Receiving Others as Gifts

Gracious God, who created all humanity in your image:
Make us grateful for the companionship of other people, receiving them as gifts of your grace.

The Deaconess Litany of the Lutheran Deaconess Association

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I’ve written a few posts in the past drawing from the Deaconess Litany of my Deaconess community. It is an extended prayer that we traditionally pray on Monday nights. The remarkable thing about well-written prayers like this is the way they can work into our hearts and minds and actually be a part of forming us as God’s people.

20131206-163719.jpgThe portion of the litany quoted above has been just such a formational prayer for me. This idea of receiving others as gifts of God’s grace has worked its way into the very fabric of my being. I want to share with you a few of implications of this that have emerged for me and one reservation I have about it:

  1. Receiving others as gifts of grace means that we don’t take them for granted. Gifts are not things to which we are entitled, in fact, they are often unmerited and unexpected. Approaching our relationships in this way leaves us open to the ways that others can surprise us.
  2. Receiving others as gifts doesn’t have to mean we “like” everything they do or say. Just as we coach children to say “thank you” when they get a gift from a loved one whether they like it or not, so we too can graciously receive other people in our lives.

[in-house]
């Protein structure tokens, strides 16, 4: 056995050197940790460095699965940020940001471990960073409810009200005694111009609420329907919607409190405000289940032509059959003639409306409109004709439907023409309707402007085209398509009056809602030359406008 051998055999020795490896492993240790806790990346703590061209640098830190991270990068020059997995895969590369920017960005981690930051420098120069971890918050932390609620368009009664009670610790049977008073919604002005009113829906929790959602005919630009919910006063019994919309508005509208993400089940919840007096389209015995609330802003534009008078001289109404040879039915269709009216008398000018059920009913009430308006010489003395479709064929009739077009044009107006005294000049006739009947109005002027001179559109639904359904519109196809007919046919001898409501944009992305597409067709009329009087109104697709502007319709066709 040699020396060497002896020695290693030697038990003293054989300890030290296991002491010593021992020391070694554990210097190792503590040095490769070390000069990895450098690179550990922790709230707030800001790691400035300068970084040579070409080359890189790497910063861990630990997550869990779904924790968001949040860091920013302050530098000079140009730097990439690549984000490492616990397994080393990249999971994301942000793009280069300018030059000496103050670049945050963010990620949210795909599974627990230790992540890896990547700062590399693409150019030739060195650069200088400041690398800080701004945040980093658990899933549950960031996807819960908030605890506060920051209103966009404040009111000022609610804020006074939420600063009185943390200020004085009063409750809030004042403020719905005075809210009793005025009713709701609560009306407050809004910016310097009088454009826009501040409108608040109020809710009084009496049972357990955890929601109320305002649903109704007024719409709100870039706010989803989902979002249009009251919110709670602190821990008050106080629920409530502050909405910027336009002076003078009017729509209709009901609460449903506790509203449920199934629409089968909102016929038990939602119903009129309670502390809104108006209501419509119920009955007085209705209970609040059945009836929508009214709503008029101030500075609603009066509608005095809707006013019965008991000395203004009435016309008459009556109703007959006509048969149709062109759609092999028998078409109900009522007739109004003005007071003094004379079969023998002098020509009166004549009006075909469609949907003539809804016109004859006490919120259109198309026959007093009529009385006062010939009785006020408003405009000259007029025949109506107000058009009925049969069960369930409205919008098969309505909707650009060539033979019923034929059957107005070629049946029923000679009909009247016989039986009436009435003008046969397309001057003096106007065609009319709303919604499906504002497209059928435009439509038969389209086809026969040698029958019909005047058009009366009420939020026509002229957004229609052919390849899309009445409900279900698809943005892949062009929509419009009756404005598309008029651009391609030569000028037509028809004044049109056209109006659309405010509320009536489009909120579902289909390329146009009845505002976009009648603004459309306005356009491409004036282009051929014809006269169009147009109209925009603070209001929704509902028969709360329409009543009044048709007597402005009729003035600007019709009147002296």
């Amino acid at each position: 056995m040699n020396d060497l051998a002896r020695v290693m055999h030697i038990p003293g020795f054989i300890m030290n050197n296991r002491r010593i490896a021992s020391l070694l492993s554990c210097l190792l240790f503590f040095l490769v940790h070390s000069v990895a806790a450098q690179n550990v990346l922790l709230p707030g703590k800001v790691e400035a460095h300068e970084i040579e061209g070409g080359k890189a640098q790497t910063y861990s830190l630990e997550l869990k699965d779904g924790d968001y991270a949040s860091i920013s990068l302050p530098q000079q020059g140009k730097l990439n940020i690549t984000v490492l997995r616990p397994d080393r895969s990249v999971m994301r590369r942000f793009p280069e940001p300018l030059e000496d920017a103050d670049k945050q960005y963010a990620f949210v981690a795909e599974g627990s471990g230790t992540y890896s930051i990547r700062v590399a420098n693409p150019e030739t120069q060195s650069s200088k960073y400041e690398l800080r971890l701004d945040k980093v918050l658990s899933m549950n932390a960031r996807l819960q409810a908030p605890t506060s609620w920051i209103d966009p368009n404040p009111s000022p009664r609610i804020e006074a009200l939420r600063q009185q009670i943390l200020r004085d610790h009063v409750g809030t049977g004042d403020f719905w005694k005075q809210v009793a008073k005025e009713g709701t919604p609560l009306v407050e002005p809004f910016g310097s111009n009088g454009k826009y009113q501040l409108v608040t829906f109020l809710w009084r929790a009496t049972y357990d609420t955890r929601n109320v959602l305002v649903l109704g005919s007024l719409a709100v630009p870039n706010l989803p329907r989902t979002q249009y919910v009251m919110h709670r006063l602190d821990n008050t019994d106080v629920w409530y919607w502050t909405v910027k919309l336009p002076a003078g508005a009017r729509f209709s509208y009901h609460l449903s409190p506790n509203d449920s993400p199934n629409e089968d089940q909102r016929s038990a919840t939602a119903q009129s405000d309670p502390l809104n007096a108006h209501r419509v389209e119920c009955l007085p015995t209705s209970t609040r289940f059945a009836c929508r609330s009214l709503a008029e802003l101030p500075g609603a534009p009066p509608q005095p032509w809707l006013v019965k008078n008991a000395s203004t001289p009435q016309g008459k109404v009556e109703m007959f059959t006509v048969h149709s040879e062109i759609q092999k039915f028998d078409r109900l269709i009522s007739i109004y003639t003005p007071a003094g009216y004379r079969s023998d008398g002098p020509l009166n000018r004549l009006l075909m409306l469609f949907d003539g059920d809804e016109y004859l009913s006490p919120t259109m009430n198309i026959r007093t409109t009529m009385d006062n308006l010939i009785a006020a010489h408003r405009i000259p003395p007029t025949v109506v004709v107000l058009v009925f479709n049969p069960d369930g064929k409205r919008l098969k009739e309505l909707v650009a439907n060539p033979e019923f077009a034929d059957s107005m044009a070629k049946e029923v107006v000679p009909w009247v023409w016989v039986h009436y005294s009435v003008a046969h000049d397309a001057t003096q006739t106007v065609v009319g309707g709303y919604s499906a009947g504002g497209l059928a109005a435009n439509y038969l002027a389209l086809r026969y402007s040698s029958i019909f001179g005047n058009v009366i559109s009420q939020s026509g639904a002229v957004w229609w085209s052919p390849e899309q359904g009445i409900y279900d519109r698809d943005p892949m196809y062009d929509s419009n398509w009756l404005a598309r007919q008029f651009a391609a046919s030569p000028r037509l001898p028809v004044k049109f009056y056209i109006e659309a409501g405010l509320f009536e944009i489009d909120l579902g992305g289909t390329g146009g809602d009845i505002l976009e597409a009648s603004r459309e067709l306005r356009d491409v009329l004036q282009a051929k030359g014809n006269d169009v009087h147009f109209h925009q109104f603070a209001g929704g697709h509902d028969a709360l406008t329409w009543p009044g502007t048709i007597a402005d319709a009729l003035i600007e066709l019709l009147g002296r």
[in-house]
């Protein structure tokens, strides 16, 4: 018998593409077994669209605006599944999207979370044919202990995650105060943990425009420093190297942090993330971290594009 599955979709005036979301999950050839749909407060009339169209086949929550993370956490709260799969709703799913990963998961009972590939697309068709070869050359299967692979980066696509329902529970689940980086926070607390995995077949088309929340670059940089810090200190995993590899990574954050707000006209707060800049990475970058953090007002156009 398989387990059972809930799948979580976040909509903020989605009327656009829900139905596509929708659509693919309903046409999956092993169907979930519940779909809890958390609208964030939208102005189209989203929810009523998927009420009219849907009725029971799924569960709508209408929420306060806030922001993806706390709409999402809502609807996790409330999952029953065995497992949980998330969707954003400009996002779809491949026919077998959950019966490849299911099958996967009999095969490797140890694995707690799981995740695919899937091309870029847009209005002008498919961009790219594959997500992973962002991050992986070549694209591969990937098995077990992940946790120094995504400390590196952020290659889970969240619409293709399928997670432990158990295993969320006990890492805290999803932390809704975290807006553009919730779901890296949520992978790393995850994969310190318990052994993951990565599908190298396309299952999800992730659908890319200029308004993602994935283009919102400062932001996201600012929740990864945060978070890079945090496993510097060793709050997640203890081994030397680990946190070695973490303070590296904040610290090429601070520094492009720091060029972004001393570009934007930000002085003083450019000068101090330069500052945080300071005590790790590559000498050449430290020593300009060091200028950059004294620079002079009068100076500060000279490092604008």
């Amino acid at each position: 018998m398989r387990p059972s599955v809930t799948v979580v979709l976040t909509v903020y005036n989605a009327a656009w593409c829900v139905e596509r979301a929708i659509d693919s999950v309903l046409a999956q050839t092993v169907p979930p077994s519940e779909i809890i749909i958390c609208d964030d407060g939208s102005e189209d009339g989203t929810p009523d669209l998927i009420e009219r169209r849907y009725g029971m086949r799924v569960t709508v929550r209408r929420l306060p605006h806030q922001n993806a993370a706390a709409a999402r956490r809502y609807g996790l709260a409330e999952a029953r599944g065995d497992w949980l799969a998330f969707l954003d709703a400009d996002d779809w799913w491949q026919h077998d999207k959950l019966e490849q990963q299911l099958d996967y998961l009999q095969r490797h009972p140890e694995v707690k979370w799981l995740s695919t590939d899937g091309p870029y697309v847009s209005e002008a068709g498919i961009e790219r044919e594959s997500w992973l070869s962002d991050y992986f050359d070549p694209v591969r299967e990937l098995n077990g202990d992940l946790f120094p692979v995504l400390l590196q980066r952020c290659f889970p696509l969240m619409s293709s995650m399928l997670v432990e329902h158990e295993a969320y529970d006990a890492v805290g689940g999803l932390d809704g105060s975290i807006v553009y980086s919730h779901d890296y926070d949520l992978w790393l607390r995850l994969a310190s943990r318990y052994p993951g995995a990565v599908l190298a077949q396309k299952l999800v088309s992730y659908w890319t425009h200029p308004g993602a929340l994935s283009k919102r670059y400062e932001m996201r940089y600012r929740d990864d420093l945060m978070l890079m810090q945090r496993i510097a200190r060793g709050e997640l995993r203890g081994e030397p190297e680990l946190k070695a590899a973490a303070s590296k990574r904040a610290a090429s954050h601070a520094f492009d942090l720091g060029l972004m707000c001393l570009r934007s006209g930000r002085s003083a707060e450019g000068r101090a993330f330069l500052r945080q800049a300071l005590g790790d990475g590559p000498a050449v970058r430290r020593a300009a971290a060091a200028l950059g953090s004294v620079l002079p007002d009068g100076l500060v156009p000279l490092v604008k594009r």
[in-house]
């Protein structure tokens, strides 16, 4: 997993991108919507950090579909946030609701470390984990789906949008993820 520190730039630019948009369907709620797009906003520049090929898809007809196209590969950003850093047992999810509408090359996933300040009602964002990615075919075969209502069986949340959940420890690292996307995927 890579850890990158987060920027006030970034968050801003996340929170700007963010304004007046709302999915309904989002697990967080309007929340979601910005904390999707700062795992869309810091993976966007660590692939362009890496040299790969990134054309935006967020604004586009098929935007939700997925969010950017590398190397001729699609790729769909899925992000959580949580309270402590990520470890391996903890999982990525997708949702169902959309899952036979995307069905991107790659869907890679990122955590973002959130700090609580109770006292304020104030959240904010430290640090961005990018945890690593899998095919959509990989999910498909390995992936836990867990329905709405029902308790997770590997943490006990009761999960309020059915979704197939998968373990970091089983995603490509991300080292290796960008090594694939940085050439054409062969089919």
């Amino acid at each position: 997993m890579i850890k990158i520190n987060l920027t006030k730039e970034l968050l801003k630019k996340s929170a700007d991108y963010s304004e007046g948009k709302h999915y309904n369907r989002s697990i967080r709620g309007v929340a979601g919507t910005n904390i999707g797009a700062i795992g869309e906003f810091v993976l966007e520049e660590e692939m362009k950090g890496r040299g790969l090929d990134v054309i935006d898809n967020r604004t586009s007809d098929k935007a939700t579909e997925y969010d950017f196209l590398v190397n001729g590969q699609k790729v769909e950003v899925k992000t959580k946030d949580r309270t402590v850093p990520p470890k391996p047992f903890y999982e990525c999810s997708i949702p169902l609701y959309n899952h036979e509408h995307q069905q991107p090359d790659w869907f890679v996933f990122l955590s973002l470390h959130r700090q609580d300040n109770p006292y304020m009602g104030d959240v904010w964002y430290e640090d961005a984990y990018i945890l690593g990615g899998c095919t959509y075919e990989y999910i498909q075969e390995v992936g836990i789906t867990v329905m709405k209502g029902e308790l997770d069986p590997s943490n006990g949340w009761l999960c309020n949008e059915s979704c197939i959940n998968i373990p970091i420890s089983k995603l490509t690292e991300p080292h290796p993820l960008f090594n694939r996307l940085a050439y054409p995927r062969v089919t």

3. Receiving others as gifts of God signals that they are holy others as they are from our divine creator. The sacredness with which we hold their lives and the honor we show them are necessitated by the reality that they are God’s.
  4. One reservation that I have about this prayer is the potential of the “gift” analogy to be taken too literally, as if others are mere objects. (See my previous post about teaching children that people are not objects.)

This idea of receiving others as a gift is emerging for a theme for me as I live out my faith. I’m still processing all of this, but I’m seeing connections among the types of books and ministries to which I have been drawn over the years and it seems to come back again and again to this idea. I hope to be able to write more about this as time goes on.

For now, please know that you are a gift to me. Thank you for reading!

Please connect with me either in the comments below, by e-mail at livingfaithjct (AT) gmail (DOT) com or on Facebook or Twitter (see the green buttons on the page); I love hearing from you!

Read other posts of mine about others as gifts:

The More Different We Are, The More We Need Each Other

Shutdown as Opportunity

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